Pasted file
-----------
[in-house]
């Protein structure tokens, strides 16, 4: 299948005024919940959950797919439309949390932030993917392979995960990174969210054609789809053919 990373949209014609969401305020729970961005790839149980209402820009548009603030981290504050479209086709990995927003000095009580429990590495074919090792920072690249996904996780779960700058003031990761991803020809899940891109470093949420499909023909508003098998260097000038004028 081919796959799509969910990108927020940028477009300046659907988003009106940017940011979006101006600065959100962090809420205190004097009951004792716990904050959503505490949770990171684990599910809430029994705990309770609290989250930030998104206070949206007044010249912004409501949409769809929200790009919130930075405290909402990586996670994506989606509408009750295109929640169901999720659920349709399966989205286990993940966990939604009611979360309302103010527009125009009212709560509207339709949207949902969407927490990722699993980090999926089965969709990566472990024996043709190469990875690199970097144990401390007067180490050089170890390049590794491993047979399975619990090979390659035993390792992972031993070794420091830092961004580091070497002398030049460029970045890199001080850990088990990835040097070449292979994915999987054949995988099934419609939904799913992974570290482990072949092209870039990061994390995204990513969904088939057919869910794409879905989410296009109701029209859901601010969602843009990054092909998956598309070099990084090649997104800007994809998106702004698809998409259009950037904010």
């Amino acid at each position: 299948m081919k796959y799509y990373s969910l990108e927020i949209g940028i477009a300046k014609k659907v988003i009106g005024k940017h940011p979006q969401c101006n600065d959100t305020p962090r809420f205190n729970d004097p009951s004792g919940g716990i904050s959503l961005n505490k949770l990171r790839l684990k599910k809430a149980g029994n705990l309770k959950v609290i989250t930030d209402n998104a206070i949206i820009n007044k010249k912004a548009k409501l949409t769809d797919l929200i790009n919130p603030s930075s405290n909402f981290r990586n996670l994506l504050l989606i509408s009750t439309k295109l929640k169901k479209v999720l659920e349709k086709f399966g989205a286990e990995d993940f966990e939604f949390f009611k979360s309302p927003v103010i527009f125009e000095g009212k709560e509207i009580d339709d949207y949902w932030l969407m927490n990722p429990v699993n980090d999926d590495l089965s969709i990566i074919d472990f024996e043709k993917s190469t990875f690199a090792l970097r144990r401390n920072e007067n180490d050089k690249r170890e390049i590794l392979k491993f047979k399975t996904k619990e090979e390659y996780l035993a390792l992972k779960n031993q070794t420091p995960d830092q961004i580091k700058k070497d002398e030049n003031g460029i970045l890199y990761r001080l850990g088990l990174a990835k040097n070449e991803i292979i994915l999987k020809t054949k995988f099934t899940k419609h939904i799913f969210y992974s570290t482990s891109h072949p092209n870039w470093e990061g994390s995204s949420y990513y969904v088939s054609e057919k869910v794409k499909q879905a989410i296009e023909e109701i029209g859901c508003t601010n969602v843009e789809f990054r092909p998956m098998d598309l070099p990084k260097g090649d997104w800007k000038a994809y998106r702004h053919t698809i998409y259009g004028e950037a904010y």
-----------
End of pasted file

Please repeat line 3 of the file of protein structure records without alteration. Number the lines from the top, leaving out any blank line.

């Amino acid at each position: 299948m081919k796959y799509y990373s969910l990108e927020i949209g940028i477009a300046k014609k659907v988003i009106g005024k940017h940011p979006q969401c101006n600065d959100t305020p962090r809420f205190n729970d004097p009951s004792g919940g716990i904050s959503l961005n505490k949770l990171r790839l684990k599910k809430a149980g029994n705990l309770k959950v609290i989250t930030d209402n998104a206070i949206i820009n007044k010249k912004a548009k409501l949409t769809d797919l929200i790009n919130p603030s930075s405290n909402f981290r990586n996670l994506l504050l989606i509408s009750t439309k295109l929640k169901k479209v999720l659920e349709k086709f399966g989205a286990e990995d993940f966990e939604f949390f009611k979360s309302p927003v103010i527009f125009e000095g009212k709560e509207i009580d339709d949207y949902w932030l969407m927490n990722p429990v699993n980090d999926d590495l089965s969709i990566i074919d472990f024996e043709k993917s190469t990875f690199a090792l970097r144990r401390n920072e007067n180490d050089k690249r170890e390049i590794l392979k491993f047979k399975t996904k619990e090979e390659y996780l035993a390792l992972k779960n031993q070794t420091p995960d830092q961004i580091k700058k070497d002398e030049n003031g460029i970045l890199y990761r001080l850990g088990l990174a990835k040097n070449e991803i292979i994915l999987k020809t054949k995988f099934t899940k419609h939904i799913f969210y992974s570290t482990s891109h072949p092209n870039w470093e990061g994390s995204s949420y990513y969904v088939s054609e057919k869910v794409k499909q879905a989410i296009e023909e109701i029209g859901c508003t601010n969602v843009e789809f990054r092909p998956m098998d598309l070099p990084k260097g090649d997104w800007k000038a994809y998106r702004h053919t698809i998409y259009g004028e950037a904010y």